|The first excerpt represents the element of Air. It speaks of mental influences and the process of thought, and is drawn from Tao Teh King by Lao-tze:
4. Therefore the sage knows (these things) of himself, but does not
parade (his knowledge); loves, but does not (appear to set a) value
on, himself. And thus he puts the latter alternative away and makes
choice of the former.
73. 1. He whose boldness appears in his daring (to do wrong, in
defiance of the laws) is put to death; he whose boldness appears in
his not daring (to do so) lives on. Of these two cases the one
appears to be advantageous, and the other to be injurious. But
When Heaven's anger smites a man,
Who the cause shall truly scan?
|The second excerpt represents the element of Fire. It speaks of emotional influences and base passions, and is drawn from A Voyage to Abyssinia by Father Lobo:
sometimes seven or eight leagues without seeing any water, and then
we found it rising out of the ground, at which places we never
failed to drink as much as we could, and fill our bottles.
In our march, there fell out an unlucky accident, which, however,
did not prove of the bad consequence it might have done. The master
of our camels was an old Mohammedan, who had conceived an opinion
that it was an act of merit to do us all the mischief he could; and
in pursuance of his notion, made it his chief employment to steal
everything he could lay hold on; his piety even transported him so
far, that one morning he stole and hid the cords of our tents. The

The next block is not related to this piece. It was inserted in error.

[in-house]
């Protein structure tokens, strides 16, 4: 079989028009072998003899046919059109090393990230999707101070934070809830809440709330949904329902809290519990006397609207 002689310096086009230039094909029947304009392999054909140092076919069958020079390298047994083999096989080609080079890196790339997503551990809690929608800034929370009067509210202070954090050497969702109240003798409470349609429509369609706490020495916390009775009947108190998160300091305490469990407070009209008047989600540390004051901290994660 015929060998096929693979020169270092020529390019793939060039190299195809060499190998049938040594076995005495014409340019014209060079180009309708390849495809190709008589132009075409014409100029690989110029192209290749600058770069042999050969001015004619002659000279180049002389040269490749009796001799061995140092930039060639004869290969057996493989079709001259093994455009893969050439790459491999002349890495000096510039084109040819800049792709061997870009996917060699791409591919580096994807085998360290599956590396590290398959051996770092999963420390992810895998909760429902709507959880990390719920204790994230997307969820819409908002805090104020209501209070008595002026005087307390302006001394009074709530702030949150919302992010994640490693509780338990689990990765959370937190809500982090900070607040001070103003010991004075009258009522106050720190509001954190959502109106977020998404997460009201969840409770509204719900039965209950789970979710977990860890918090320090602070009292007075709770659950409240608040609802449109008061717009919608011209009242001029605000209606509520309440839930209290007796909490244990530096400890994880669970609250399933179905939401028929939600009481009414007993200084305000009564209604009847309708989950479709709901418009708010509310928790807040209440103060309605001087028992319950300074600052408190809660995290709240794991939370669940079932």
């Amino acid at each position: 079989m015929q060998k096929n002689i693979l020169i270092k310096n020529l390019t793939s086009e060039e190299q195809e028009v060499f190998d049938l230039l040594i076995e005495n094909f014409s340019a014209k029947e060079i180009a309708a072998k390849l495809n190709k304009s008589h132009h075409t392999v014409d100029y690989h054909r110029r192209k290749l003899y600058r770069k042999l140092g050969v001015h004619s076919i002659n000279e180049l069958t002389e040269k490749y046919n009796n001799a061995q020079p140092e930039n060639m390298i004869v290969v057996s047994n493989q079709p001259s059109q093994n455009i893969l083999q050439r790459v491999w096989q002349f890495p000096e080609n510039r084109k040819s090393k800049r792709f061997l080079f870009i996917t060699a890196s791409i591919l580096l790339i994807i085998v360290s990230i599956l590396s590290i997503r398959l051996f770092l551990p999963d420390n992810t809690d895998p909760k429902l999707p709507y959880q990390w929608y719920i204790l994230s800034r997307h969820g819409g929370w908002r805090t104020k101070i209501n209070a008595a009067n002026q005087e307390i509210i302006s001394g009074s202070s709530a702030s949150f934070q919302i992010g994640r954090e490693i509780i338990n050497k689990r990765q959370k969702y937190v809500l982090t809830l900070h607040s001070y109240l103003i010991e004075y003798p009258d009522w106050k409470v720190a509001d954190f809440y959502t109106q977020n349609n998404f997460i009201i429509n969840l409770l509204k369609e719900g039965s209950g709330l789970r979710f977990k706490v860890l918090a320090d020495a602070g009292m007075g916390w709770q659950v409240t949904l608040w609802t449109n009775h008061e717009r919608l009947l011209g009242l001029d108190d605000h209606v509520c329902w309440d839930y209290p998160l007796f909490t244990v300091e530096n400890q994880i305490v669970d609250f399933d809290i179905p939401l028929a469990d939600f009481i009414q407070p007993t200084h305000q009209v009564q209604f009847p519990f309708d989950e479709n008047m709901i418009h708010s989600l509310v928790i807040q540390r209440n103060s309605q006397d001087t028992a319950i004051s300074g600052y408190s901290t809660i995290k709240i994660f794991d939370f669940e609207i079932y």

patriarch who saw him at the work charged him with it, and upon his
|The third excerpt represents the element of Water. It speaks of pure spiritual influences and feelings of love, and is drawn from Heroes by Charles Kingsley:
dangerous after nightfall. It is well for you that I met
you, for my whole joy is to find strangers, and to feast them
at my castle, and hear tales from them of foreign lands.
Come up with me, and eat the best of venison, and drink the
rich red wine, and sleep upon my famous bed, of which all
travellers say that they never saw the like. For whatsoever
the stature of my guest, however tall or short, that bed fits
him to a hair, and he sleeps on it as he never slept before.'
And he laid hold on Theseus' hands, and would not let him go.
Theseus wished to go forwards: but he was ashamed to seem
churlish to so hospitable a man; and he was curious to see
|The fourth excerpt represents the element of Earth. It speaks of physical influences and the impact of the unseen on the visible world, and is drawn from Adam Bede by George Eliot:
dropped a thing i' my life for want o' holding it, else I should
never ha' kept the crockery all these 'ears as I bought at my own
wedding. And Hetty, are you mad? Whativer do you mean by coming
down i' that way, and making one think as there's a ghost a-
walking i' th' house?"
A new outbreak of laughter, while Mrs. Poyser was speaking, was
caused, less by her sudden conversion to a fatalistic view of jug-
breaking than by that strange appearance of Hetty, which had
startled her aunt. The little minx had found a black gown of her
aunt's, and pinned it close round her neck to look like Dinah's,
had made her hair as flat as she could, and had tied on one of